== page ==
Anti-doping expert praises biological passport

By Shane Stokes While the biological passport has taken longer to develop than was originally...

By Shane Stokes

While the biological passport has taken longer to develop than was originally envisaged, and a growing number of people are impatient to see results, the project was given a significant boost this week when one of those responsible for its implementation said that some benefits had already been seen.

"I would say that we have noted an evolution in the time [since it has been introduced]," Dr Neil Robinson of the anti-doping laboratory in Lausanne told AFP. "With the introduction of the passport, we are seeing an evolution of the parameters in the right direction, and less values that are markedly abnormal."

"You can see a clear deterrent effect. It is the biggest achievement of this year. In the past, whenever a doping laboratory introduced a new test for EPO or blood transfusions, etc, we also saw this dissuasive effect on the parameters. But we saw after that an adaptation by athletes and teams to the new conditions. The parameter that is being measured returns almost to normal levels, then there is an adaptation and the values increase again.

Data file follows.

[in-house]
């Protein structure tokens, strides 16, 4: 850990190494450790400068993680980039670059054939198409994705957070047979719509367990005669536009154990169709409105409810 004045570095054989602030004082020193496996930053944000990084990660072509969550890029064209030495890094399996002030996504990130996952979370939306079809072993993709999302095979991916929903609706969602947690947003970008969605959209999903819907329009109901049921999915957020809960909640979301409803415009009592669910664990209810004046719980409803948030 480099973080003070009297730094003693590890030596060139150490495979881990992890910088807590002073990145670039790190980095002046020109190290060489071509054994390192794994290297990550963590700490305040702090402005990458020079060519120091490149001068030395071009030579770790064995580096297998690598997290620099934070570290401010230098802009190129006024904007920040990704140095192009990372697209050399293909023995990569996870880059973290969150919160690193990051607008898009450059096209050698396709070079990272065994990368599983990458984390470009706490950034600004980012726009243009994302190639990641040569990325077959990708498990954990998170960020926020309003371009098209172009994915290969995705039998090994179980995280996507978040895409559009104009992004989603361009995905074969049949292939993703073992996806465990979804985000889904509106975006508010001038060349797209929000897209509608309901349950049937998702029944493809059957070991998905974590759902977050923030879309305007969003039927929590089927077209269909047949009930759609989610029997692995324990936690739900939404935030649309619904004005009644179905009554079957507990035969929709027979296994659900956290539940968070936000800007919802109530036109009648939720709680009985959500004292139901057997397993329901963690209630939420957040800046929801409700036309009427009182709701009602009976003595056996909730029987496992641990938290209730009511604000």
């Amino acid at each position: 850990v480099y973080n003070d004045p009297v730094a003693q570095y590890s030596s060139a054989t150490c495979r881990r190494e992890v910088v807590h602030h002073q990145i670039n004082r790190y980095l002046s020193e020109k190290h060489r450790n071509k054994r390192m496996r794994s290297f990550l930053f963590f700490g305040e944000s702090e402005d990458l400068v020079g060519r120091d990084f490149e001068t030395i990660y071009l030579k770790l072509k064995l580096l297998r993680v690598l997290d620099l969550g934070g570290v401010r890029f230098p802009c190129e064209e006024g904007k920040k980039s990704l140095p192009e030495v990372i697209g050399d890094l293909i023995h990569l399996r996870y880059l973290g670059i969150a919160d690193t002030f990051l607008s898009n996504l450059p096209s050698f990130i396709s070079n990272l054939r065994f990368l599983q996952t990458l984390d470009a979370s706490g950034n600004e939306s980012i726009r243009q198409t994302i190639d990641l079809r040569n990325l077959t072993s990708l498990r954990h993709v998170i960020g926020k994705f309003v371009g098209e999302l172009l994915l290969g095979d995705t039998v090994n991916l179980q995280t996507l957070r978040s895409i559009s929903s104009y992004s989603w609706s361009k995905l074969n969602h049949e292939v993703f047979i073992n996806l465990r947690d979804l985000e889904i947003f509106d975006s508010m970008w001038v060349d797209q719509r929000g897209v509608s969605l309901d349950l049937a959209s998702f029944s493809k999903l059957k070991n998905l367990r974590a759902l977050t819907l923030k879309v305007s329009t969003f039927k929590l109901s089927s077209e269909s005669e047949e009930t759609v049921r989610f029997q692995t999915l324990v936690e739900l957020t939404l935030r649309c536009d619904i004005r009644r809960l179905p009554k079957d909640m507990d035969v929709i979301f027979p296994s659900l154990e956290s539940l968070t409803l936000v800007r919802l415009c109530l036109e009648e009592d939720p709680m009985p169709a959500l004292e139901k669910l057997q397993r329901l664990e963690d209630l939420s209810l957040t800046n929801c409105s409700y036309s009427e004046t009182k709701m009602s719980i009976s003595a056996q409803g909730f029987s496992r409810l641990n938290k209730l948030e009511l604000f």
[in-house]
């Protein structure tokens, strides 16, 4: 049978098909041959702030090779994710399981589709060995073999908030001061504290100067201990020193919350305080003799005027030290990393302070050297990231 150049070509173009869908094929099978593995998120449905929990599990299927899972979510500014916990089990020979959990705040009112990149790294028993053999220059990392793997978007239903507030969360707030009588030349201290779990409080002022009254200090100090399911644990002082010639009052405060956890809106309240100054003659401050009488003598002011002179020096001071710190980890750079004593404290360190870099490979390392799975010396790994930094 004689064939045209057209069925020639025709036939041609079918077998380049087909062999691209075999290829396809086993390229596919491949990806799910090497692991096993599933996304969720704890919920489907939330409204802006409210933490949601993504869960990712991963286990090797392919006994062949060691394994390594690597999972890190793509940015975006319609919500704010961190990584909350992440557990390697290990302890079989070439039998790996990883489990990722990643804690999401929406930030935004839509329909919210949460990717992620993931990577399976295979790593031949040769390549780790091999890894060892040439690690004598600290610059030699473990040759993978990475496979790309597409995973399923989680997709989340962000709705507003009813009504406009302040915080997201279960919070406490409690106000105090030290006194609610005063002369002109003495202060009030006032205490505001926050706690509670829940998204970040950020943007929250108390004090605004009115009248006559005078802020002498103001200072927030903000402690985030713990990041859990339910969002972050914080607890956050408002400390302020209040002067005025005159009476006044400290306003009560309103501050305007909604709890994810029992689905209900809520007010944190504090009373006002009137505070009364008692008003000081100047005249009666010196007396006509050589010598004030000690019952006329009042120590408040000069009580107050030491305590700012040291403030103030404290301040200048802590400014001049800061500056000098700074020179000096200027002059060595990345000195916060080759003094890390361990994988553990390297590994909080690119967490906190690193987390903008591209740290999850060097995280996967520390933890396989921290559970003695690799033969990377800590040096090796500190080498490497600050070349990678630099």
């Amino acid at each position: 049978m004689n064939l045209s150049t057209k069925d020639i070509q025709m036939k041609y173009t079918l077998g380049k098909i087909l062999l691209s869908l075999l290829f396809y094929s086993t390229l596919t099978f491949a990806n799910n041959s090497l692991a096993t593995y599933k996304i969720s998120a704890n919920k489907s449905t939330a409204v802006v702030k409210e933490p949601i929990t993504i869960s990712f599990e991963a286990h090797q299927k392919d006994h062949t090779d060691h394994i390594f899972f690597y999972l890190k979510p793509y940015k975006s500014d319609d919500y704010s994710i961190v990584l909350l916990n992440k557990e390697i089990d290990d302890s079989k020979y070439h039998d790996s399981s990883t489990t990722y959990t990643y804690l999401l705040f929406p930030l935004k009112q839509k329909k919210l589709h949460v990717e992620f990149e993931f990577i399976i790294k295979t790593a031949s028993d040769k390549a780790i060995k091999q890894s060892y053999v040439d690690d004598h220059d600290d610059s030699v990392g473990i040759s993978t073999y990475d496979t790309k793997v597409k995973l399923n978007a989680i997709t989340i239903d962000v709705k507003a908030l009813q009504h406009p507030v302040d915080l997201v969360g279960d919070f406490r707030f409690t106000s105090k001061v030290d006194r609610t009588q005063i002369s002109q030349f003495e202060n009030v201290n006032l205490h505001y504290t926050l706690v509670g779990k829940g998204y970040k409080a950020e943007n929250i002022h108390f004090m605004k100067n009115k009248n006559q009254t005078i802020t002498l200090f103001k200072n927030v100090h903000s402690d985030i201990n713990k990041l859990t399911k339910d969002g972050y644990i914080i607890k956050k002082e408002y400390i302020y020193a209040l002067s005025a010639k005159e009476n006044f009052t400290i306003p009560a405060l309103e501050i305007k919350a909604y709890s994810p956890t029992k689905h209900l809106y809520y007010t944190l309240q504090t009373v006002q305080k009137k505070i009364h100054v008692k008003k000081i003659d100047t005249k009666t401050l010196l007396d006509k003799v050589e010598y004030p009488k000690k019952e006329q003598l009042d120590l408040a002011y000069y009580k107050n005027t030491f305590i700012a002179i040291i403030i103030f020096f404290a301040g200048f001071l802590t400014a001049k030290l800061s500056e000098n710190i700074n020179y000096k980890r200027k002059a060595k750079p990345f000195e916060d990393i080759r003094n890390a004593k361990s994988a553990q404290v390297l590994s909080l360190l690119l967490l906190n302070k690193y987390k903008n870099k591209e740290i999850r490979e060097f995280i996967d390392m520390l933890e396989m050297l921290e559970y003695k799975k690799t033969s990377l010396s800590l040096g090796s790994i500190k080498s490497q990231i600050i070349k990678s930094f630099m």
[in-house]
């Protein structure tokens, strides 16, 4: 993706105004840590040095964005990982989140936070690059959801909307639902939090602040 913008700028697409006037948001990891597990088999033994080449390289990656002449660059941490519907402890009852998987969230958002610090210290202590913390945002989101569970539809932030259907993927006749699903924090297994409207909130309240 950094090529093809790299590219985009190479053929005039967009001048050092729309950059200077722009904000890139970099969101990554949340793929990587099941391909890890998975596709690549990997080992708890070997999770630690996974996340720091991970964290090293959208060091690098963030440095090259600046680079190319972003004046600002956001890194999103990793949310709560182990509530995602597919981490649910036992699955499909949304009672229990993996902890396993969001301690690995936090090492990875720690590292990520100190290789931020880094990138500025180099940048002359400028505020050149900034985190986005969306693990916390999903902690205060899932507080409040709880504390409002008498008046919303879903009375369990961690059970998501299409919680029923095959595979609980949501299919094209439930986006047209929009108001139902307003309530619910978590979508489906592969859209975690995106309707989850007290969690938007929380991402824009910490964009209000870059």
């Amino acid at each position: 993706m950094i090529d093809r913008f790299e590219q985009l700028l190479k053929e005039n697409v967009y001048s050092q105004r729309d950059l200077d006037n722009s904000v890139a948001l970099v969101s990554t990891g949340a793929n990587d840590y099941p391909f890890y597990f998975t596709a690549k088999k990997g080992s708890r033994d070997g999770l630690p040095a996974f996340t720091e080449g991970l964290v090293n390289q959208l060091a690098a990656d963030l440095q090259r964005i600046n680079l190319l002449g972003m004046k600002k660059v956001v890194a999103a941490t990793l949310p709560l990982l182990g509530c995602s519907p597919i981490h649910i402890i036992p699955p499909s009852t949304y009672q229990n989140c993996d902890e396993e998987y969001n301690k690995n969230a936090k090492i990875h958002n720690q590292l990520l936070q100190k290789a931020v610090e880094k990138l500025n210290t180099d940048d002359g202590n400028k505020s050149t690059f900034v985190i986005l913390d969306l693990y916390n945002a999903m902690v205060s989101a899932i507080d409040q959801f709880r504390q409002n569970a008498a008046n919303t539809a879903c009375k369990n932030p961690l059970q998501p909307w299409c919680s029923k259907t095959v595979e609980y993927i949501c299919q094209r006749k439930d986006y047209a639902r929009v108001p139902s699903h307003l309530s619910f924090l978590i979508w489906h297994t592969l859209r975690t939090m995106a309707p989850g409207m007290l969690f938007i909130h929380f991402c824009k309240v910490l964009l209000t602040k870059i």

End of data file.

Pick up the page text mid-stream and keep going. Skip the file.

"What we hope with the biological passport is that they don't go back up again. The margin of manoeuvre is extremely low because the athlete is not compared to a fixed, limited value, but to his own parameters which serve as a reference. We will see the success of the passport this year."

Robinson said that thanks to the passport, it has been possible to see clear signs of suspicious behaviour. He gave the example that for some of those specialising in the Belgian Classics, and others preparing for races such as the Tour de France or Vuelta a España, it was possible to notice suspect readings before these competitions. This enabled the riders in question to be specifically targeted for more testing and, presumably, pressure be brought on them to stop what they had been doing.

His view is that cycling and other sports such as skiing and biathlon have a far more evolved anti-doping drive than some others. "Many have criticised the UCI, but he who seeks finds. There are profiles in certain sports that correspond to what we saw in cycling 10 years ago.

"I am not saying there is no doping in cycling, but the UCI has put in place a policy and the results are there."

McQuaid welcomed the comments, telling Cyclingnews that it was proof that the UCI and others were serious about cleaning things up.

"I think it is clear from what Dr Robinson says that cycling can no longer be accused of having a culture of doping. Indeed the opposite is the case, and within the sporting world cycling can now be seen to have possibly the strongest culture of anti-doping. This is to the credit of all of the stakeholders in our sport and augers well for the future."

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